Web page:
Since then I’ve heard nothing.  I called the TSA and AA Lost & Found stations.  They have the details.   I sent an email to AA execs suggesting a post on Facebook about the ring.  But there’s been only silence. 

I have the ring on my desk at home.  Waiting.  In the bowl where I keep “found” money – and things.  I’d like to get a call.   I’m sure Rosa is standing there, arms akimbo, asking her hubby “where did you leave your wedding ring” and the poor soul is going “duhhh I dunno.”  If you have any ideas on how to get Rosa’s hubby out of big trouble, let me know.    

Roots and Wings

Good parenting is critical for the development of children.  In my post of October 31, 2011, I spoke of how nature and nurture play a significant role in the growth and development of children.  How it is best to guide a child to achieve his or her greatest and highest potential rather than to “steer” a child into a parent’s choices of interests, profession and schools. 

In my post of April 23, 2012, I mentioned my attendance at a wonderful presentation by psychotherapist Alice Virgil who spoke on how to build strong kids (and on the things parents and grandparents can do to participate in this development).  Tops on her list were encouraging relationships, creativity, awareness, courage, initiative, morality and spirituality.  

Last Sunday in a sermon, our priest added further inspiration for parents using a famous quote of Henry Ward Beecher.  “The greatest bequest we can give our children is roots and wings.”  The book Hot Chocolate for the Soul expands on this point — and provides context:  “Good parents give their children roots and wings.  Roots to know where their home is, and wings to fly and put into practice what they have learned.”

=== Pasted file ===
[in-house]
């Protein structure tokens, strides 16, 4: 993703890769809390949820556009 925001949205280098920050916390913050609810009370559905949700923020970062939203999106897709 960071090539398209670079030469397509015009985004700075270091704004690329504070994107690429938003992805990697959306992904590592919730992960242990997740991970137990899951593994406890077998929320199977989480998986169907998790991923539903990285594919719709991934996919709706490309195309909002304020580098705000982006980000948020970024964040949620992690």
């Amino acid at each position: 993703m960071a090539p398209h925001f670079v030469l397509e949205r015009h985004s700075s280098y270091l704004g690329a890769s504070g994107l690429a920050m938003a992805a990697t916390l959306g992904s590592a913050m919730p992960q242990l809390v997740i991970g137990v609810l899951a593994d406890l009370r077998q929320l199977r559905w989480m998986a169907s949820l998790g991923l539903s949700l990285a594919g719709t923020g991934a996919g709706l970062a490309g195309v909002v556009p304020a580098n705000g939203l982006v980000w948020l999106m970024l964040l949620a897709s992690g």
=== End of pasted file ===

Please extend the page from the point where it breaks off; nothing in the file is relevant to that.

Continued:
It’s a tough job being a parent (easier being a grandparent :)) but little words of wisdom like those above can’t help – but help.   


In college, I had a few really great courses. The most useful was the year long course on first aid which ended with me getting a Civil Defense medical responder card (remember – this was 1966).  This knowledge has come in very handy over the years.   But of all the subjects I studied — in high school and in college — the best course I ever took (one which serves me on a daily basis) was typing.

I am able to type the way one is meant to type. Accurately. Fast.  Fingers flying (whooosh!).  None of this two finger business.  I often type my own letters, reports and emails at a speed of perhaps 60 words a minute with minimal error.  Typing.  What a value-added learning tool for a young person today.  But do schools teach typing the way they did?  I dunno but if not, we should put it back on the menu. 

Do you know the longest word that you can write using the letters on the top row of a typewriter or keyboard?  I do. . . .  “Typewriter.”  Yep. . . .